Choosing Just One
Listen to/Watch entire show:
Most of what the Urban Man knows about life, I learned from the man who sold me my wife's engagement ring, 20 years ago this month.
Now, like most people, I have a love/hate relationship with salesmen. I scoff at their simple slogans, but I long to hear them say, "Here's a real bargain," or "You'll be a lot happier with the 320i." I know that otherwise, I'd never choose among the confusion of modern things. I'd never pick just one.
Anyway, at the time, I was young and foolish and wandering among the crowded jewelry booths along Hill Street in Downtown L.A. Mostly, I was afraid of getting ripped off. It seemed certain I'd end up, you know, paying a couple of G's for something worth a couple of C's. Meanwhile, of course, I was terrified of that much greater possible mistake... I mean marriage itself.
As I shopped, eager people from many countries tried to educate me about carats and white gold--but as the day wore on, I seemed to know less and less about more and more.
At last, near closing time, I found myself in a dark corner of a huge marketplace. Here an old man with a Greek accent stood with a single bright spotlight above a folding display case. He was thin with sunken cheeks, but he had a certain attractive calm. I began to mumble about clarity and cut, but this Greek simply opened his case, reached down among many sparkling rings, and picked out just one.
"This one is perfect for you," he said, laying it on a piece of black velvet. "This is just what you're looking for."
Okay, even though I was young and stupid, I did sense the absurdity in his comment. I mean, all around us, in dozens of booths, lived many thousands of rings. In his own case, he had hundreds. Still, his words struck me hard--for I saw that this man understood far more about the world than I had learned in any philosophy class:
I mean, ultimately, I could not purchase all rings; I could only purchase one ring. And lo, in the space of four seconds, I did the following analysis: "Not all cities, but this city. Not all women, but this woman. Not all homes, but our home. Not all lives, but this life. This ring must be the perfect choice because it is a choice--and here in the land of infinite choices, the great thing must be to choose."
Now, maybe you disagree with that last statement. I mean, I have plenty of friends here who have been lawyers for 15 years, but who have not yet decided what they want to be when they grow up. Every day, I meet dentists retraining to be chiropractors and chiropractors retraining to be personal coaches, religious leaders... or, of course, real estate agents. Meanwhile, I have to admit that countless acquaintances, married and unmarried, wake up every day deciding whether connubial bliss remains a viable option now that we change not just whole lives, but whole philosophies of life like we change our clothing.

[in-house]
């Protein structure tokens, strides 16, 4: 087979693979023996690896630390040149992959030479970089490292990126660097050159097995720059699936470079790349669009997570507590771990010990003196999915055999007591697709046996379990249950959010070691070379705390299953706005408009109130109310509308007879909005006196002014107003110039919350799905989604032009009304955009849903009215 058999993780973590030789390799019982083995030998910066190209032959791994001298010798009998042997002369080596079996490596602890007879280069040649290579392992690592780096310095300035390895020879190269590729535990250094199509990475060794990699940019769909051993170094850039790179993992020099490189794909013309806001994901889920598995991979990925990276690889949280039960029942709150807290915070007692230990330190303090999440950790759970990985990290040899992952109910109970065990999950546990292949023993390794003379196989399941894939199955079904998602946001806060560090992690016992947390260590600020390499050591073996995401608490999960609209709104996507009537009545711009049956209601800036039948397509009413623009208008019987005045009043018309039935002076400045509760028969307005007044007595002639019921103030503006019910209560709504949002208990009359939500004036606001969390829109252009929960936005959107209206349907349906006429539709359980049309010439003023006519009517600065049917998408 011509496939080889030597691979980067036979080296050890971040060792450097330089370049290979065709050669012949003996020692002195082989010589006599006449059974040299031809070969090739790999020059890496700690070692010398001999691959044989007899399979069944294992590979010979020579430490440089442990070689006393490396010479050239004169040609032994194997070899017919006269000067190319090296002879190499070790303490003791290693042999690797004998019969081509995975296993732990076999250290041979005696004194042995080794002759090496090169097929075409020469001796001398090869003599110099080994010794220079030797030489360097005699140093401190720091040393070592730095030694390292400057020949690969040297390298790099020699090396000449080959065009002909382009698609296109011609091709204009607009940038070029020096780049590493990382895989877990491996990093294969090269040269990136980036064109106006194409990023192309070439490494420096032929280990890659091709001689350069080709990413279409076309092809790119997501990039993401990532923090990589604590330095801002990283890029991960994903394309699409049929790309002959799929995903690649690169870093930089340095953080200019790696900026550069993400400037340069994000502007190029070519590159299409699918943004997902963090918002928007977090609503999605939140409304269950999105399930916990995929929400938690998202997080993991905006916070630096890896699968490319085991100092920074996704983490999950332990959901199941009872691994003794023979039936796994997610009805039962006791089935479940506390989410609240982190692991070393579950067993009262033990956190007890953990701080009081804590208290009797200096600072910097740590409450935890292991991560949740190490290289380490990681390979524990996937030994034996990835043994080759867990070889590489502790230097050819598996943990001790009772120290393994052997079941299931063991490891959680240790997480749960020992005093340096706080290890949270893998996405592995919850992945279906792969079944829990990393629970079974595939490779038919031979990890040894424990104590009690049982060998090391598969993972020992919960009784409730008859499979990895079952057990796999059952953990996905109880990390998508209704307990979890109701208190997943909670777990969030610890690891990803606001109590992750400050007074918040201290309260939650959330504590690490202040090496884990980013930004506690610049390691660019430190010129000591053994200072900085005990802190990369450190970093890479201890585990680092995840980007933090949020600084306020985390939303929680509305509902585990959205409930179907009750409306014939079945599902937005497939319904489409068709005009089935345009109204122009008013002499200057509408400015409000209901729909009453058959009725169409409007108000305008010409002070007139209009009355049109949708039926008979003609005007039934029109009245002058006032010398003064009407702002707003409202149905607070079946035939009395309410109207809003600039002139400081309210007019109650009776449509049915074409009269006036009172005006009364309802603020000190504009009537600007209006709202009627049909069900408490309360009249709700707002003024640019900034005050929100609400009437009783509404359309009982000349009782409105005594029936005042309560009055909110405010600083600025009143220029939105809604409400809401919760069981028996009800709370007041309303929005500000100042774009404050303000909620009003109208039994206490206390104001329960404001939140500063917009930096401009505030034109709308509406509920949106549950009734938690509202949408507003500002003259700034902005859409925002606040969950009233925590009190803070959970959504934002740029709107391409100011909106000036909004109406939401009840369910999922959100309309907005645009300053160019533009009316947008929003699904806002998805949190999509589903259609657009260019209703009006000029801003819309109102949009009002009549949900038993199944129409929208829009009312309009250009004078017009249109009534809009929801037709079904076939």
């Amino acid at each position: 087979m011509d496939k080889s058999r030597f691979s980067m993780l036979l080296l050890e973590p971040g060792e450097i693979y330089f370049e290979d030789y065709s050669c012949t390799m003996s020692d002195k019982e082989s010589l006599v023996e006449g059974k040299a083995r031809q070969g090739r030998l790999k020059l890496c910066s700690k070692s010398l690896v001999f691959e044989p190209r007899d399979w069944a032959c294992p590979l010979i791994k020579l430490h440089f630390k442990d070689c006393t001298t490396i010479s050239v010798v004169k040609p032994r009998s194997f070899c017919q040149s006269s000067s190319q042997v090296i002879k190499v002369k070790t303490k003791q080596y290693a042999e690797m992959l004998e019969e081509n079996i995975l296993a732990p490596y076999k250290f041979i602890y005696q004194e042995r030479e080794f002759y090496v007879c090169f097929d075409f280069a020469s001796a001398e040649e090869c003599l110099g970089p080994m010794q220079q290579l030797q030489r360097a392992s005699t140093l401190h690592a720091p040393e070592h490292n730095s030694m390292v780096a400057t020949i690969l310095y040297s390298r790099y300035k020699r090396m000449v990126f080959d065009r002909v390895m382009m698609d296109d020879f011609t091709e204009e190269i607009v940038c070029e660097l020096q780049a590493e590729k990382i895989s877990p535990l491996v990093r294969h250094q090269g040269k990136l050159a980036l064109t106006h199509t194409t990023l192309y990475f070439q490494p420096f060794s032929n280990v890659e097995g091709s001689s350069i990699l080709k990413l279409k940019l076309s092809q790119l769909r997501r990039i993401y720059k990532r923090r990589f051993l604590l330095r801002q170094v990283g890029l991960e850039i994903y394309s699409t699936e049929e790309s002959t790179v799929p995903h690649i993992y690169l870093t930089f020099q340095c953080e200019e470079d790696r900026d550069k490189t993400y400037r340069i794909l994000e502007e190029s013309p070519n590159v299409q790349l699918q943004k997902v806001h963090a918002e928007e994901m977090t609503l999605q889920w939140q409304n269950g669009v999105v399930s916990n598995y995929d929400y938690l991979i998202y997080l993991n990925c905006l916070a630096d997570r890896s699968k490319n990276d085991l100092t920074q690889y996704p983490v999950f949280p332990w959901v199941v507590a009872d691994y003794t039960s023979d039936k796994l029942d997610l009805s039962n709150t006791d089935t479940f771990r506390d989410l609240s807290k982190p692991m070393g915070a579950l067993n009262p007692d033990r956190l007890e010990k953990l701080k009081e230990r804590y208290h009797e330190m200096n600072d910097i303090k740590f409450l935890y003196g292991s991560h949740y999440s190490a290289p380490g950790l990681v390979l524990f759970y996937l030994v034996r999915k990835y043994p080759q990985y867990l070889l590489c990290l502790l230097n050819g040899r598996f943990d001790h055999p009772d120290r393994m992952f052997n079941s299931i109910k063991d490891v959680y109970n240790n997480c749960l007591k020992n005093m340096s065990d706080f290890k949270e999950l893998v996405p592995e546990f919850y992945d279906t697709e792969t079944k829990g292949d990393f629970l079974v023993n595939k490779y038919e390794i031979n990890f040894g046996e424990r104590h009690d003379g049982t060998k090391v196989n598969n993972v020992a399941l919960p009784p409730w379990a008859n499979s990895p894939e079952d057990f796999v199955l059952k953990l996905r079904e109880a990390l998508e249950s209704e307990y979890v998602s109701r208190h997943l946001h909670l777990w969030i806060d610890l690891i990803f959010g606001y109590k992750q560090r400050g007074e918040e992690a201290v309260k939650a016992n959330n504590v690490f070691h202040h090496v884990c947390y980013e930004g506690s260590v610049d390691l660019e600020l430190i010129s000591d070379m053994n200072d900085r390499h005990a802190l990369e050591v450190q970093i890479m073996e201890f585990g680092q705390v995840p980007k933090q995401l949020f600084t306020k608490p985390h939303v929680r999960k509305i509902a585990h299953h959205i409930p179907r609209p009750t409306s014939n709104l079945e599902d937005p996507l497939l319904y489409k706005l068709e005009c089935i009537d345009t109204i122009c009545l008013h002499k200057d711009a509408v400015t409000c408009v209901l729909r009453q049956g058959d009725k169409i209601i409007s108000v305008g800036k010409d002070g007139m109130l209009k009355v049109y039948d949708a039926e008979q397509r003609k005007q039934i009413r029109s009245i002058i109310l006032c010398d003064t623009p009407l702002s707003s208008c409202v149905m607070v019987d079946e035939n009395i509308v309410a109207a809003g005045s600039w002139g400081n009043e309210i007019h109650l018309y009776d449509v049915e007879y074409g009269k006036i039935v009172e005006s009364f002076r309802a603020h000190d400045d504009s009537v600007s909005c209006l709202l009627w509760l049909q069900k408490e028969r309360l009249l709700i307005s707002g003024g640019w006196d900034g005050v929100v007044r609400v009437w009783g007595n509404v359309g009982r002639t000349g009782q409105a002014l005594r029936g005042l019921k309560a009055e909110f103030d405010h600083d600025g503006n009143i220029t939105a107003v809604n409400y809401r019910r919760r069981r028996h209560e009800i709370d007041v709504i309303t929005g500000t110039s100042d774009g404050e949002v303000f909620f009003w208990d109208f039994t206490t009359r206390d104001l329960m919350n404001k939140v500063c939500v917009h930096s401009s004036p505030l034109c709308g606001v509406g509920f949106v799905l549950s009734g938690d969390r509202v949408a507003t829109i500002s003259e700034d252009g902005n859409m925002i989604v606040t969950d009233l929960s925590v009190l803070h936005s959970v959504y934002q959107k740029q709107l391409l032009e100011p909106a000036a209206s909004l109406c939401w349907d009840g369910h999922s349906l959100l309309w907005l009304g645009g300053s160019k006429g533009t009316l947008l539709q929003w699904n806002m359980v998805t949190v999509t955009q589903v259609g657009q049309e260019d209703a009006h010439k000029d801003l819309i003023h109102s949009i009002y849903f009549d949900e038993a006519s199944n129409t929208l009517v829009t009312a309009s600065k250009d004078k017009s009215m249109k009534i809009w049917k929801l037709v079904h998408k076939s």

And surely, nothing's wrong with that.
Still... What if my Greek salesman was right, and the finest choice really is to choose?
Like I said, this year marks my twentieth wedding anniversary. Don't tell my wife, but in his foolish youth, the Urban Man paid $1200 for a diamond ring from an old guy with a portable display case, a little lamp, and a piece of black velvet. That was a lot of money for me in those days, but he assured me the ring was worth three times that much.
Me, I never intend to have it appraised.
Copyright © 2006 Marc Porter Zasada. All Rights Reserved.
Note: L.A.'s Jewelry District holds an abiding fascination for the Urban Man. Dedicated listeners may recall another visit, on behalf of my friend Asher (October 4, 2004), in which quite a different lesson was learned...
Click the Full Details link to view the complete transcript. Tapes are not available.
Engage & Discuss
BROUGHT TO YOU BY